One thing that happens in a parity-filled league in which teams rocket up and down the standings is that you have to remake your mind on teams and players numerous times.
First, the team.
The Avs woke up the morning of Dec. 1 sitting in last place in the Central Division at 9-14-1. By a show of hands, how many of us wrote them off at that point given especially the division they were in? (Probably a lot of hands.)
Ah, but this is the season of the crushed-beer-can standings.
A 14-7-2 stretch since then has Colorado sitting in a wild-card spot -- yes, their hold is tenuous, but they are very much in the playoff race. Their improved team play, married with the Winnipeg Jets and Nashville Predators regressing, has provided the recipe for hope in Denver.
"It was a really tough start, and no one was happy about that," Soderberg, 30, said during a phone conversation. "But we had a really long road trip in November and that went pretty good and seem to turn it around for us.''
The Avs went 4-3-0 on a trip from Nov. 10-23. Being a game above .500 in that stretch isn't exactly earth-shattering, but it's also a trip that could have completely written off their season had they gone 1-6-0, for example.
They kept their heads above water on that trip and that eventually set up their December turnaround. One big key?
"I think we've scored a lot all season but our defense is a lot better now than it was in the beginning," said Soderberg. "That's a key for us, we don't give up as many goals and that makes it easier to win games.''
It's still going be touch-and-go for this Avs team because the reality is that they still don't have a blue-line corps that's strong enough to truly compete with the elite teams. Management knows that, and will no doubt try to address that need either before the Feb. 29 trade deadline or in the offseason.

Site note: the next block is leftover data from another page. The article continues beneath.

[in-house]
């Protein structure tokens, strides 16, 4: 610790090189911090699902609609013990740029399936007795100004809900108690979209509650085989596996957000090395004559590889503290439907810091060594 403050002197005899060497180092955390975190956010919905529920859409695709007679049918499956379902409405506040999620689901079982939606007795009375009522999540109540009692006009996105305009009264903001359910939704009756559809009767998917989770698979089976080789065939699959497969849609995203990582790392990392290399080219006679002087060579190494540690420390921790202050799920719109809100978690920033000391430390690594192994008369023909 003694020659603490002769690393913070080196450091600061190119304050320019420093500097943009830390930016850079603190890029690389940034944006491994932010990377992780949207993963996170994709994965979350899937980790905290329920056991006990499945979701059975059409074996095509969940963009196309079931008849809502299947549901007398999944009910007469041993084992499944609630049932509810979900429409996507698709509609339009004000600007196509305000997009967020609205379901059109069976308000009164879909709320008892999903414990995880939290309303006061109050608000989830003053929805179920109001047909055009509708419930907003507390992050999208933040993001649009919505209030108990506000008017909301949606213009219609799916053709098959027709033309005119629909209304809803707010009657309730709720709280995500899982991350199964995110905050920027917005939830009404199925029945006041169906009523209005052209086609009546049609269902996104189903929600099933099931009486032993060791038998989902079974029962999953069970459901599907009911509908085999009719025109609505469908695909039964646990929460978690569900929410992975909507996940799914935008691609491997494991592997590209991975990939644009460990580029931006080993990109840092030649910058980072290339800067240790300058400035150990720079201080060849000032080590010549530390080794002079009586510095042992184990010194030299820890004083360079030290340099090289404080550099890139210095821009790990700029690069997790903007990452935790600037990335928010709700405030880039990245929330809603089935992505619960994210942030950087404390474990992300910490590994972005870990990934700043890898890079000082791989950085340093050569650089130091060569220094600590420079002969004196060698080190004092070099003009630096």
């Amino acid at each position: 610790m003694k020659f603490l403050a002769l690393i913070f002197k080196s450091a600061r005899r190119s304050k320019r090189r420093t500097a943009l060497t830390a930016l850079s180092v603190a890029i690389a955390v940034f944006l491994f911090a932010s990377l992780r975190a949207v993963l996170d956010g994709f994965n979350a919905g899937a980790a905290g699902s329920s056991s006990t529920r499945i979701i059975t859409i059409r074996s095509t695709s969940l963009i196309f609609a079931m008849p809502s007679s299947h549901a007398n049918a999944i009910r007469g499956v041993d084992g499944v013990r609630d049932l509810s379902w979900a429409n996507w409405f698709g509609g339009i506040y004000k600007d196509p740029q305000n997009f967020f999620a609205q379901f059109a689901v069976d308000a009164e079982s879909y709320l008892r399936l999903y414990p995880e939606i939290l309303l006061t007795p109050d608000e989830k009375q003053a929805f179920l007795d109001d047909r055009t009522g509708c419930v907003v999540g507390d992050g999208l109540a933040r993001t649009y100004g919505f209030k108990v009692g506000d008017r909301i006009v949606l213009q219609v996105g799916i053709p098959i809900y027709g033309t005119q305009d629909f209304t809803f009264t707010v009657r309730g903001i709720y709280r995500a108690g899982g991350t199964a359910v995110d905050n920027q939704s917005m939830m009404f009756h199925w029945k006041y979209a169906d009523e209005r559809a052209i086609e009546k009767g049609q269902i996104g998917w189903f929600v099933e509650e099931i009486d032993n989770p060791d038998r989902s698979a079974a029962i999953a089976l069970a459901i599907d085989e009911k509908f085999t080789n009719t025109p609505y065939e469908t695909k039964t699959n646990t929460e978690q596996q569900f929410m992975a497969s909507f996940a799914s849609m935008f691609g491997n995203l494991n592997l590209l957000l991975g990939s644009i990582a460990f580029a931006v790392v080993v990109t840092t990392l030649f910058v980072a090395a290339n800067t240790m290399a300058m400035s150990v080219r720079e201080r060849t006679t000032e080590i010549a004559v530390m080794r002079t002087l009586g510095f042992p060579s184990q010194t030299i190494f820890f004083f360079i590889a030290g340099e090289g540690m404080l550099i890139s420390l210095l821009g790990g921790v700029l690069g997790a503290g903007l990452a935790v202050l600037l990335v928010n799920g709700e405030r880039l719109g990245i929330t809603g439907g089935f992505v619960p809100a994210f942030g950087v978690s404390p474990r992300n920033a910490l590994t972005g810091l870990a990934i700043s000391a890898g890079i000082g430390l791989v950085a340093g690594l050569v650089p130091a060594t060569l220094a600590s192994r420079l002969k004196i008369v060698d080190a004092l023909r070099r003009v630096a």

In the meantime, GM Joe Sakic and head coach Patrick Roy can take a bit of pride in a few of their moves from last summer.
Notably, their decision to acquire and sign pending free agent Soderberg in June (five years, $23.75 million), and trade away Ryan O'Reilly, whom they felt they couldn't sign, was a head-scratcher for many around the league.
O'Reilly has been terrific in his first season in Buffalo, which is no surprise.
But Soderberg has also found his stride with the Avalanche. He has 32 points (9 goals, 23 assists) in 47 games while playing a solid two-way game.
"Good signing and good player,'' said one Western Conference scout via text message. "Responsible, a playmaker, especially good on the PP, patient with the puck, not the fastest guy but gets there with a good hockey sense. Not too physical but does not shy away, either.''
Soderberg has found chemistry on a line with Blake Comeau and captain/fellow Swede Gabriel Landeskog. Comeau was signed to a three-year deal worth $2.4 million each season last summer, both his contract and Soderberg's funded with the money Colorado didn't spend on O'Reilly.
That aside, the line has come together on the ice.
"I've been playing with Comeau the last 30 games or so and that's been perfect for me and for him," said Soderberg. "Then Gabe came in the last 10 games with his skill. I think it's a heavy line and a skilled line, too.''
Having Soderberg and Landeskog on a line was the original plan, of course. It just didn't take earlier in the season. Now, it's on.
And for a team that looked dead in the water two months in, there's true hope, even in the difficult Central Division, where the Avs have gone an impressive 10-3-1 against divison foes, by the way.
"We've been playing pretty good against division teams and that's been a key for us to get back in the race," said Soderberg. "It's a tough division and it's going to be tough the whole way.
"We can't hide. We can't relax, it's going to be like that to the end. We just need to keep going like we've been going and hopefully we can make the playoffs in the end.''